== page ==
Scott B. Reeder1,2, Catherine DG Hines1,3, Huanzhou Yu4, Charles A. McKenzie5, Jean H. Brittain6
1Radiology, University of Wisconsin, Madison, WI, USA; 2Medical Physics, University of Wisconsin, Madison, WI, USA; 3Biomedical Engineering, University of Wisconsin, Madison, WI, USA; 4Applied Science Laboratory, GE Healthcare, Menlo Park, CA, USA; 5Medical Biophysics, University of Western Ontario, London, Ontario, Canada; 6Applied Science Laboratory, GE Healthcare, Madison, WI, USA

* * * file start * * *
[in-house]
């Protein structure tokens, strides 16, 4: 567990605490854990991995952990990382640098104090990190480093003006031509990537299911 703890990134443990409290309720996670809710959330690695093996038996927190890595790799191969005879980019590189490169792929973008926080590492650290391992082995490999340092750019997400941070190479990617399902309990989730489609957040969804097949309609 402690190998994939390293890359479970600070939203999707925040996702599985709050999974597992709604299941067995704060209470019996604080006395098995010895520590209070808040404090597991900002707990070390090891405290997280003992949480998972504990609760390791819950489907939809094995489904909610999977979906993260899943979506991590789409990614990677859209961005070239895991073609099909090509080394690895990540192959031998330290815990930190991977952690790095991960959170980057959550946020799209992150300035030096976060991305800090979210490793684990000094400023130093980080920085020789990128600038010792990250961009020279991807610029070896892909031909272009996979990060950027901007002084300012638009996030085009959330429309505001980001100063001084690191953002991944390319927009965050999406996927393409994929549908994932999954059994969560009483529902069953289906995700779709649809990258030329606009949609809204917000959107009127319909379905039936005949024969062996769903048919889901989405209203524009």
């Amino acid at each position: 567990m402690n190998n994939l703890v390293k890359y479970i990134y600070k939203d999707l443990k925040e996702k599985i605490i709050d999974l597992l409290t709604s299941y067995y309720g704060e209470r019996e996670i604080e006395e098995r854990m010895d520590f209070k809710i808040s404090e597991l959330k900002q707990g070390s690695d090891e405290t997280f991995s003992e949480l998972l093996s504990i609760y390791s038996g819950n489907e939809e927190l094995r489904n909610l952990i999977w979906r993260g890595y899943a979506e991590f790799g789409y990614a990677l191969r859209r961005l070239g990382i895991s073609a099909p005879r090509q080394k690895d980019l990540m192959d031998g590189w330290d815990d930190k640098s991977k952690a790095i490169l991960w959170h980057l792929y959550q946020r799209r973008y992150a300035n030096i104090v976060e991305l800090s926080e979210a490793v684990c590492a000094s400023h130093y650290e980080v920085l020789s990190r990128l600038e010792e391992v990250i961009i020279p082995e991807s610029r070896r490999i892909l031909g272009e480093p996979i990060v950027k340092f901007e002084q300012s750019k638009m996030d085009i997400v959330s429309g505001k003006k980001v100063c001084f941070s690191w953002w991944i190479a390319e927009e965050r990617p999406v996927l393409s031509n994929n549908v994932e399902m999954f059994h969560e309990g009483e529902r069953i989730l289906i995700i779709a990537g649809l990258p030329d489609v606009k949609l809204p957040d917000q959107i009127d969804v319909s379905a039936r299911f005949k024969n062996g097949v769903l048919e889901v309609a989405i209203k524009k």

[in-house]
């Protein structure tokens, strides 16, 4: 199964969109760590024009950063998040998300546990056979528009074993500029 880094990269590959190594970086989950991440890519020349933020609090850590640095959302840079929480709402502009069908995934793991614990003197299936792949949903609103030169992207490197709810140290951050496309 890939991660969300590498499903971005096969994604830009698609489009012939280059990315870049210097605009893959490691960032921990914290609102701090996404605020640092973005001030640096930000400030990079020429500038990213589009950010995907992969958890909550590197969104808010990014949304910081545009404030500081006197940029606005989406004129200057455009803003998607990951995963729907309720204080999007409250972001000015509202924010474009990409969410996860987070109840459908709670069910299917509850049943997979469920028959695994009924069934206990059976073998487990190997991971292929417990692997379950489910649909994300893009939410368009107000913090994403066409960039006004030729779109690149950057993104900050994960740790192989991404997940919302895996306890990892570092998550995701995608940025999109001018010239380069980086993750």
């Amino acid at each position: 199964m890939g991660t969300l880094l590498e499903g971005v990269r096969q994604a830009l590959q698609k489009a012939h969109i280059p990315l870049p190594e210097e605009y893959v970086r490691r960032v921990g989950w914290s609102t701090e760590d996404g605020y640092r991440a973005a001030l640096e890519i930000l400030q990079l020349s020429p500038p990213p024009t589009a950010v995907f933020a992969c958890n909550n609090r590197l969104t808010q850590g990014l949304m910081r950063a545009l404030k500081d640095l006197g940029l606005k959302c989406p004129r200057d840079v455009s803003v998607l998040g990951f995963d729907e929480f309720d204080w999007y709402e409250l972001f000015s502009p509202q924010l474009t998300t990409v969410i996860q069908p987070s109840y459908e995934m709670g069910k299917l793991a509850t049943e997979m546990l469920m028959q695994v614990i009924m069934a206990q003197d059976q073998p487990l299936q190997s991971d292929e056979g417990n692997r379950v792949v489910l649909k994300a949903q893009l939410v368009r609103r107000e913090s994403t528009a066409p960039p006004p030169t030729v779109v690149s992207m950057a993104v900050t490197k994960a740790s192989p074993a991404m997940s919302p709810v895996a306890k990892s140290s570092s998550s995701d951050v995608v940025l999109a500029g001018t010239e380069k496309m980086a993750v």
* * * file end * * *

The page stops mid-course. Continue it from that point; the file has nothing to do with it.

The most commonly used metric for fat quantification with MRI is fat-signal-fraction. After correction for confounding factors (eg. T2*-decay, etc) fat-signal-fraction is synonymous with fat-proton-density-fraction. Unfortunately, gold standard assays used to validate MRI provide estimates of fat-volume-fraction or fat-mass-fraction. The purpose of this work is to clarify fat-fraction definitions, and to estimate fat-volume-fraction and fat-mass-fraction from separated fat/water signals. Theory and experiment demonstrate that for fat, signal-fraction is equivalent to volume-fraction and mass-fraction. The same is not true, however, for other combinations of chemical species such as acetone and water, which require correction factors to determine volume or mass fraction.